Right to Farm

Missouri’s so-called right to farm amendment is expected to stand after preliminary recount results were posted on the Secretary of State’s website Friday. The controversial measure’s latest tally shows a slim change from the August primary results. 

channone / Flickr

Missouri voters passed Amendment One to the state’s constitution Tuesday by an extremely narrow margin. The so-called “Right to Farm” amendment won by just over 2,500 votes and could be subject to a recount. KSMU’s Alissa Zhu has the reaction.

The most hotly contested measure on Tuesday’s ballot barely won--by less than one half of a percentage point.

“We knew going in that it was going to be tight,” said Dave Drennan.

(Updated 10 p.m. Saturday, July 26, with link to new ad)

Opponents of the proposed “Right to Farm’’ state constitutional amendment will begin a TV ad campaign in St. Louis and Kansas City this weekend as part of a last-ditch effort to block the proposal on the Aug. 5 ballot.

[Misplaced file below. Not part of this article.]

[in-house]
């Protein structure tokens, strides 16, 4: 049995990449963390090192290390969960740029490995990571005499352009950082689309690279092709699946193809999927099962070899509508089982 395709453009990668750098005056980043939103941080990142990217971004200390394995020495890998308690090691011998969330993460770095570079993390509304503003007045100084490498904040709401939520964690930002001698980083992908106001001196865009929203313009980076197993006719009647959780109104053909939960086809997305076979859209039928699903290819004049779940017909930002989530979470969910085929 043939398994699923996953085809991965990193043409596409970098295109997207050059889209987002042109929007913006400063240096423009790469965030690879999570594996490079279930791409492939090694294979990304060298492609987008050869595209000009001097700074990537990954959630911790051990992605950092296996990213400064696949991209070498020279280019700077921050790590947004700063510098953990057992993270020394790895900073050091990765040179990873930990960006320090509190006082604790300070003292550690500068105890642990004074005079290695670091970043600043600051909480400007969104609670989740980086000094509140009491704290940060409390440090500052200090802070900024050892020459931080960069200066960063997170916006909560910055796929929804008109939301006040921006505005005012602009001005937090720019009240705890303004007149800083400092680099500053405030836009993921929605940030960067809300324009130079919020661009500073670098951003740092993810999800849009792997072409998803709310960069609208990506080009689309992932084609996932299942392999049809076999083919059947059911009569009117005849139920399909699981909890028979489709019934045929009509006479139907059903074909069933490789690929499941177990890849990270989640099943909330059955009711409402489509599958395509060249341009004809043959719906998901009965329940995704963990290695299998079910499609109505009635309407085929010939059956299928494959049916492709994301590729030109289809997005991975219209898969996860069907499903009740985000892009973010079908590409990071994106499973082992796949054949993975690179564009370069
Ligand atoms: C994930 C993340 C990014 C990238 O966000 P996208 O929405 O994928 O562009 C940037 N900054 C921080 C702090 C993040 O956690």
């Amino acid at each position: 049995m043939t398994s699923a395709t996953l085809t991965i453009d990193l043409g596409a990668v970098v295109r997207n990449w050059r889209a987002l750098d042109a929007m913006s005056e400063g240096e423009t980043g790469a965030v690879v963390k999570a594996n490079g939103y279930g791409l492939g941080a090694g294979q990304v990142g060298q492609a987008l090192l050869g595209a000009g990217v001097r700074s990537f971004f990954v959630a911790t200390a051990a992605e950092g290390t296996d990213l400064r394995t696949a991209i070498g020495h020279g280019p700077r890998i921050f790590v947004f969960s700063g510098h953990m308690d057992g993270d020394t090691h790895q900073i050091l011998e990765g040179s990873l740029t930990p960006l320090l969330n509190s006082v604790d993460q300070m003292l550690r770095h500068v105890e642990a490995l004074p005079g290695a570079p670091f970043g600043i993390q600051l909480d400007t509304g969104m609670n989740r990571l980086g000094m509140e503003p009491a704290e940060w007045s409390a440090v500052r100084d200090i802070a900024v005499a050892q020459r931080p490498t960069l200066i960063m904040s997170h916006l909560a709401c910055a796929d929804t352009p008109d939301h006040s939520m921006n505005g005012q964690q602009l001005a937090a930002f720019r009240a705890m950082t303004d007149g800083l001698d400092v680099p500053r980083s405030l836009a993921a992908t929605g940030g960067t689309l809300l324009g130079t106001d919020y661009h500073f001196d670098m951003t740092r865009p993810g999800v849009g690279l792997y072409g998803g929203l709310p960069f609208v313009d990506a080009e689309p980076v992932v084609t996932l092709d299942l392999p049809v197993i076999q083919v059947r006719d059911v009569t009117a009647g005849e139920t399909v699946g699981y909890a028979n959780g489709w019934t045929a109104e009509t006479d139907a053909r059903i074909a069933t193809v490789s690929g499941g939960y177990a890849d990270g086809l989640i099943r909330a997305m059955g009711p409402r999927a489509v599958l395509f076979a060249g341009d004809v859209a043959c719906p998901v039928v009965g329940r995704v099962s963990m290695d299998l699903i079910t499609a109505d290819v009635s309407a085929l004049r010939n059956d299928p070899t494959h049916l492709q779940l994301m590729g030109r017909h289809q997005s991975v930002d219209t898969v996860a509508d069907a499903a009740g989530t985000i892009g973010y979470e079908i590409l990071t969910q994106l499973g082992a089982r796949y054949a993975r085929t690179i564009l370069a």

Scott Harvey / KSMU

U.S. Senator Roy Blunt of Missouri says he’ll vote yes on the “right to farm” amendment this August because he wants “agriculture to continue to be the biggest economic driver in our state.”

Blunt’s remarks were offered to dairy farmers at the Heart of America Dairy Expo in Springfield Friday. He was quick to acknowledge opponents, declaring that this is not a fight between big corporate agriculture and family farms.

KSMU archives

Former Missouri Lieutenant Governor Joe Maxwell says the ‘Right to Farm’ question before voters in August would give more protection to foreign corporations and take away from small farmers.

Maxwell, a Democrat, told reporters in Springfield Tuesday that Amendment 1 will give more liberty to corporations to buy and operate Missouri farmland.